Two papers from Chile discussed the use of advanced models for simulation and optimisation of dewatering systems. Water conservation is increasingly important in mining, particularly in arid and semi-arid regions, such as northern Chile, where fresh water scarcity has led to its replacement by other sources of water such as sea water, and optimisation of its use. It is known that in copper concentration plants approximately 40-60% of the water lost is due to water retained in tailings slurries. Luis Cisternas presented a method of designing dewatering systems considering hydrocyclones and thickeners as dewatering equipments. Several case studies were considered, included comparisons with an experimental study of dewatering in a copper concentrator.

The last session of the conference highlighted computational modelling developments in hydro and pyro metallurgy.

Workers at Swansea University, in collaboration with FLSmidth of USA have developed a comprehensive heap leach model, developed within a computational fluid dynamic software framework, providing a modeling tool capturing reactive dissolution in low grade ores of oxide and sulfide minerals. These systems involve suites of very complex reactions, which are closely coupled with the thermal conditions and key microbial populations. Diane McBride showed that once the model has been parameterized it can be utilized to investigate a range of process variables, such as irrigation rate, lift height, air injection, and bacteria limitations, amongst others.

Two papers from Imperial College continued the theme of heap leach simulation, the first showing how fluid flow and mass transfer can be predicted in heaps using smoother particle dynamics, and the second using mesh adaptivity techniques to simulate multiphase flow.

Electrorefining is widely used to produce high purity copper. Shunsuke Kawai of the Mitsubishi Materials Corp., Japan described the development of a CFD model for the industrial copper electrorefining process. During copper electrorefining, natural convection is induced due to the electrochemical deposition and dissolution of copper on the electrode surfaces. Furthermore, the electrolyte is circulated in a way unique to the individual tankhouse. Because the electrolyte flow pattern is formed by both the natural convection and the forced circulation, analysing the interaction between these flows is indispensable in order to understand the flow pattern in the cell. In the study, both electrolyte flow and cupric ion concentration fields were numerically analysed by the CFD model.

Computational modelling of the iron blast furnace is being undertaken at several institutions, and as well as three poster presentations from University of NSW, there were two papers presented in the afternoon on CFD-DEM modelling of various blast furnace elements.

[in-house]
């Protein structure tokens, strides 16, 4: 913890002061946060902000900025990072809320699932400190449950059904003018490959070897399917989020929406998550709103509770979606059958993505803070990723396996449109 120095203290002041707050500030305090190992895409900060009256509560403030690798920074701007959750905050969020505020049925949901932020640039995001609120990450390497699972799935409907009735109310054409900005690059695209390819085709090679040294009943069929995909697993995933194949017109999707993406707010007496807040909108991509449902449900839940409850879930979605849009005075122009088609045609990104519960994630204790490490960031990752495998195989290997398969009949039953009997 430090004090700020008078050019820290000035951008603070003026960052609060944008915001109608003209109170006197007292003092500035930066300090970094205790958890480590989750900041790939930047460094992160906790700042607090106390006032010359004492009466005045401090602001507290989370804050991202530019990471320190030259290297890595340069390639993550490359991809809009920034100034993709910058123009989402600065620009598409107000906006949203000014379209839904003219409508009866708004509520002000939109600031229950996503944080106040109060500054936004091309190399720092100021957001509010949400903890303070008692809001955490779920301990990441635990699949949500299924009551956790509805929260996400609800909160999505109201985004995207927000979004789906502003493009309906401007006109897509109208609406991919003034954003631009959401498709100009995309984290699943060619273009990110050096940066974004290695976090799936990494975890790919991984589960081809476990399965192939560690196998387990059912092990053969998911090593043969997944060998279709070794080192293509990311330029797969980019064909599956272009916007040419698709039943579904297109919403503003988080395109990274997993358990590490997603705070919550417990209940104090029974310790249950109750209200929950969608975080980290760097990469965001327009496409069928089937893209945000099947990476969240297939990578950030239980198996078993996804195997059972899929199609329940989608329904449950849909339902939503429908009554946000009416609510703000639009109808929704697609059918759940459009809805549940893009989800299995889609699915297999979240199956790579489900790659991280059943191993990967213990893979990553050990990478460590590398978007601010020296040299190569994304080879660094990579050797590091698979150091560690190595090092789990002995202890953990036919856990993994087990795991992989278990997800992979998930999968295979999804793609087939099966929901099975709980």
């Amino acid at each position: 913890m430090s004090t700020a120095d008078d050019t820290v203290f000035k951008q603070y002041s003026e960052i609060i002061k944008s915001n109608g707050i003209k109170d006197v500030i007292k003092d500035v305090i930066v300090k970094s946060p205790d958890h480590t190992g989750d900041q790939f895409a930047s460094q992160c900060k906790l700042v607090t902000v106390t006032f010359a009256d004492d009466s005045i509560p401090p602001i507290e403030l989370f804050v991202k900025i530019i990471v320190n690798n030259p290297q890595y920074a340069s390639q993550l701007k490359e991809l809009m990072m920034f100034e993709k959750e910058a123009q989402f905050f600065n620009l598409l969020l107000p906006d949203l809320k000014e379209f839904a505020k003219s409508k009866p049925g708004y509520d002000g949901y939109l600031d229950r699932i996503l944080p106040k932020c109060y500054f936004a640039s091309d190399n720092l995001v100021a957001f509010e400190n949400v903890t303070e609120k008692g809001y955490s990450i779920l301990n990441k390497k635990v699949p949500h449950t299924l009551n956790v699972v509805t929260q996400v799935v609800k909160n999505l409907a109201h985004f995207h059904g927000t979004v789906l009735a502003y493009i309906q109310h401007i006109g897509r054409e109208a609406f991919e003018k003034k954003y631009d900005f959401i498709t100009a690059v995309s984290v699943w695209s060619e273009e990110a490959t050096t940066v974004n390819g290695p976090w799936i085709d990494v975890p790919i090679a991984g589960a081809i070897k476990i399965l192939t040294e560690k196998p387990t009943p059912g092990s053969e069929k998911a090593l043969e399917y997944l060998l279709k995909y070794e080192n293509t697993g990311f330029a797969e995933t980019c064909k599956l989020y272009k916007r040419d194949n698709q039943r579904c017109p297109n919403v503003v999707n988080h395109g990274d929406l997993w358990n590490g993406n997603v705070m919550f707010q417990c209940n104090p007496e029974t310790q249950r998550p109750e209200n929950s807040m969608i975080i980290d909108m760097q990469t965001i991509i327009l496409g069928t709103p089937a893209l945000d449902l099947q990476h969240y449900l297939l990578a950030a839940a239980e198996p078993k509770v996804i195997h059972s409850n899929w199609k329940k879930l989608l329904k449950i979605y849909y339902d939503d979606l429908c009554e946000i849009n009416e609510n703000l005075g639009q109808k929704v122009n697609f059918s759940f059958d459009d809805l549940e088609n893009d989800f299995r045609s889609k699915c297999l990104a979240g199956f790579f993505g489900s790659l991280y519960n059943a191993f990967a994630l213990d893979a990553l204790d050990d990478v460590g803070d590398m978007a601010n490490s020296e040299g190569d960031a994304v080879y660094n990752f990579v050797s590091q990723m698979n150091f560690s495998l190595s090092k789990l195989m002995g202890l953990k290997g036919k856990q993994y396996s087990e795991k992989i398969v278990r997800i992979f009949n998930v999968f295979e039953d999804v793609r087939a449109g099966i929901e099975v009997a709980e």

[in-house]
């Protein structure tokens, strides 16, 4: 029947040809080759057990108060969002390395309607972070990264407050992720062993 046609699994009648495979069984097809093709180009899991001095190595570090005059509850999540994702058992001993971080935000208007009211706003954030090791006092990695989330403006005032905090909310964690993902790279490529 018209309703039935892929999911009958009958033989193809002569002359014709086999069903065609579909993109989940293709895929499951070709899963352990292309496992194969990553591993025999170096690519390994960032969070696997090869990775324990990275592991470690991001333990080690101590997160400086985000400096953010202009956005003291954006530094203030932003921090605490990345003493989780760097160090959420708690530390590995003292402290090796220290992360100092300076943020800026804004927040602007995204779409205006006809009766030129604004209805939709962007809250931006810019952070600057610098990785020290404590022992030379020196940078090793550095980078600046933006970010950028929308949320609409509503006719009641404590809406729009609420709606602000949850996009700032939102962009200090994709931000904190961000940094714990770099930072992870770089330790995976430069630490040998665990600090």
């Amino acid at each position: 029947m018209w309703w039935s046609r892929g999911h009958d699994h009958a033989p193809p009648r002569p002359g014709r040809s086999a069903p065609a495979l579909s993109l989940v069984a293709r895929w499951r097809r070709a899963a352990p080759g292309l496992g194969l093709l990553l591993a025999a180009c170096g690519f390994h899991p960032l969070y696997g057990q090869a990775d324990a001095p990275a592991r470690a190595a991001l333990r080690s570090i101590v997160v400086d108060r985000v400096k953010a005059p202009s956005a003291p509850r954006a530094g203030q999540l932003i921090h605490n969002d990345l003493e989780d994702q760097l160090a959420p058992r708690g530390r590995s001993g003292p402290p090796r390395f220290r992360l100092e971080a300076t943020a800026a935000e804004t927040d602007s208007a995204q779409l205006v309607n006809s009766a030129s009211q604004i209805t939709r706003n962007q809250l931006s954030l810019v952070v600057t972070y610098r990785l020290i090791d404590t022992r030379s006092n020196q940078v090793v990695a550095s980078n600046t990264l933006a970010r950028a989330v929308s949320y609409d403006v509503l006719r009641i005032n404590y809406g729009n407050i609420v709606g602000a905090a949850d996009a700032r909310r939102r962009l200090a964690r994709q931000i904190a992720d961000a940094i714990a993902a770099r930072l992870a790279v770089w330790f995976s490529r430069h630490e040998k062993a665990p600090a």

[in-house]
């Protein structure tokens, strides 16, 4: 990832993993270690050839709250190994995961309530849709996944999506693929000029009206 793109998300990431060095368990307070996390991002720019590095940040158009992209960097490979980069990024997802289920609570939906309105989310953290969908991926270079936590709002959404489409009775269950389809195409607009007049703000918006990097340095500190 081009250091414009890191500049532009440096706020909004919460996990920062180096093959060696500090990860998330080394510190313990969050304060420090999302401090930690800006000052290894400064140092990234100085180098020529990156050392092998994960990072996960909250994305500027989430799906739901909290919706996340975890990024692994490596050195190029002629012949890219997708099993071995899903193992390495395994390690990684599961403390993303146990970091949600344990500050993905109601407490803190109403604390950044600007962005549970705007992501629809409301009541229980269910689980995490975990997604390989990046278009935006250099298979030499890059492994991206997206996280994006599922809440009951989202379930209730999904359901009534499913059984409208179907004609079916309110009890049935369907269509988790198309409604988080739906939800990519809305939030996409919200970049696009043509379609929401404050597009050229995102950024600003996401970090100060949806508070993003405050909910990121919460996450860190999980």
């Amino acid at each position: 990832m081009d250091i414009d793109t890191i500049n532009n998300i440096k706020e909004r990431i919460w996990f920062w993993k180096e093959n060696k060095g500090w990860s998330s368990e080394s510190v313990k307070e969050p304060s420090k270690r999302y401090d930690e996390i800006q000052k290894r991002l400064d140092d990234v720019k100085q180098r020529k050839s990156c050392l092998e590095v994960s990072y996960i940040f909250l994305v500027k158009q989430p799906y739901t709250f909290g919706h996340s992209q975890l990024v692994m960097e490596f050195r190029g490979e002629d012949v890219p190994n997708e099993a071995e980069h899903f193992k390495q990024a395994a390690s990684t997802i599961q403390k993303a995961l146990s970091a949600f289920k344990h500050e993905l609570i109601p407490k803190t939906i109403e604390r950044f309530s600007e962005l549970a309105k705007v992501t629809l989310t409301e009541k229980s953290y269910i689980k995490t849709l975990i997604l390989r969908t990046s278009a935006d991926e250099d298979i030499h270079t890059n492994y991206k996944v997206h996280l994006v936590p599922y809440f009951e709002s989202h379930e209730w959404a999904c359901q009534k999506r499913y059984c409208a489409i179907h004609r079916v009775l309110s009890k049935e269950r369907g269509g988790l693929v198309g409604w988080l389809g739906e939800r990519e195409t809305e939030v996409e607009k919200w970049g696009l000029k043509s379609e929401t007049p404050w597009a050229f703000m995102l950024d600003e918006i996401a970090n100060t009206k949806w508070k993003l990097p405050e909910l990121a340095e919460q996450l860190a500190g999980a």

Two more pyrometallurgical papers were presented, both from South Africa. Bertus de Villiers described the development of a validated CFD thermal model for the Anglo American Platinum converter plant, which produces a copper-nickel sulphide converter matte which is slow-cooled in ingots over several days. In the last paper of the conference, Quinn Reynolds, of Mintek, discussed computational modelling of shear-layer instabilities and vortex formation in DC plasma arcs, the principal heating and stirring element in plasma arc furnaces.

Closing the conference, Amanda invited all delegates to return to Falmouth in June 2015 for Computational Modelling ‘15. All 37 papers from the conference are available in draft form from MEI and authors have been invited to submit final papers for peer-review for a special Computational Modelling issue of Minerals Engineering.


  1. Congratulations Barry and the MEI team on this successful specialized Conference. Well done.

  2. Replies
    1. You can tag and comment on photos from the event on MEI’s Facebook album

  3. Once again a well organised conference by MEI. That's why I bring along doctoral students and fellow researchers to it. And, that Barry takes care of our exercises too, the civilised bush walk ending up at the local pub!

    Bertil Pålsson

  4. I am very pleased to thank you for organizing the conference along with companies and businesses gathered in Falmouth. I would also like to appreciate Dr Barry Wills and the MEI team on their extraordinary contribution to this worthwhile conference.